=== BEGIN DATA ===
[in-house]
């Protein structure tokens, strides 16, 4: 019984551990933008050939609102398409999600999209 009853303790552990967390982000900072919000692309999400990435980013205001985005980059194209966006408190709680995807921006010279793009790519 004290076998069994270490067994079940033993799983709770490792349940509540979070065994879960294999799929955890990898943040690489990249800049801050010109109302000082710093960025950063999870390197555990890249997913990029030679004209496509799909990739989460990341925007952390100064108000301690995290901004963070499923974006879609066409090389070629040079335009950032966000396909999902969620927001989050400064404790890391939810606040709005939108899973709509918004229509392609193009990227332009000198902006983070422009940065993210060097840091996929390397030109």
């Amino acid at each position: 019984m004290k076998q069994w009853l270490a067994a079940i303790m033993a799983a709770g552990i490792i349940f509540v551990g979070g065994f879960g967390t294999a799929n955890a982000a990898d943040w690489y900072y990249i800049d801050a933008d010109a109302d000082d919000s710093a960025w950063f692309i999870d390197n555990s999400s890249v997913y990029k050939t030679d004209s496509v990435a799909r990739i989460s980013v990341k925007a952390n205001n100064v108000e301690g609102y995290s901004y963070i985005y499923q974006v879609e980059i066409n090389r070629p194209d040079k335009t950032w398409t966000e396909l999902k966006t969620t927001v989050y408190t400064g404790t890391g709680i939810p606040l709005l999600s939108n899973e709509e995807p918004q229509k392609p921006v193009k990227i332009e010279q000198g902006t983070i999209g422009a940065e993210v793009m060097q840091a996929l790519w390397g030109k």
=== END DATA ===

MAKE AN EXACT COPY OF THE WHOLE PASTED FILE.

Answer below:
[in-house]
């Protein structure tokens, strides 16, 4: 019984551990933008050939609102398409999600999209 009853303790552990967390982000900072919000692309999400990435980013205001985005980059194209966006408190709680995807921006010279793009790519 004290076998069994270490067994079940033993799983709770490792349940509540979070065994879960294999799929955890990898943040690489990249800049801050010109109302000082710093960025950063999870390197555990890249997913990029030679004209496509799909990739989460990341925007952390100064108000301690995290901004963070499923974006879609066409090389070629040079335009950032966000396909999902969620927001989050400064404790890391939810606040709005939108899973709509918004229509392609193009990227332009000198902006983070422009940065993210060097840091996929390397030109």
């Amino acid at each position: 019984m004290k076998q069994w009853l270490a067994a079940i303790m033993a799983a709770g552990i490792i349940f509540v551990g979070g065994f879960g967390t294999a799929n955890a982000a990898d943040w690489y900072y990249i800049d801050a933008d010109a109302d000082d919000s710093a960025w950063f692309i999870d390197n555990s999400s890249v997913y990029k050939t030679d004209s496509v990435a799909r990739i989460s980013v990341k925007a952390n205001n100064v108000e301690g609102y995290s901004y963070i985005y499923q974006v879609e980059i066409n090389r070629p194209d040079k335009t950032w398409t966000e396909l999902k966006t969620t927001v989050y408190t400064g404790t890391g709680i939810p606040l709005l999600s939108n899973e709509e995807p918004q229509k392609p921006v193009k990227i332009e010279q000198g902006t983070i999209g422009a940065e993210v793009m060097q840091a996929l790519w390397g030109k």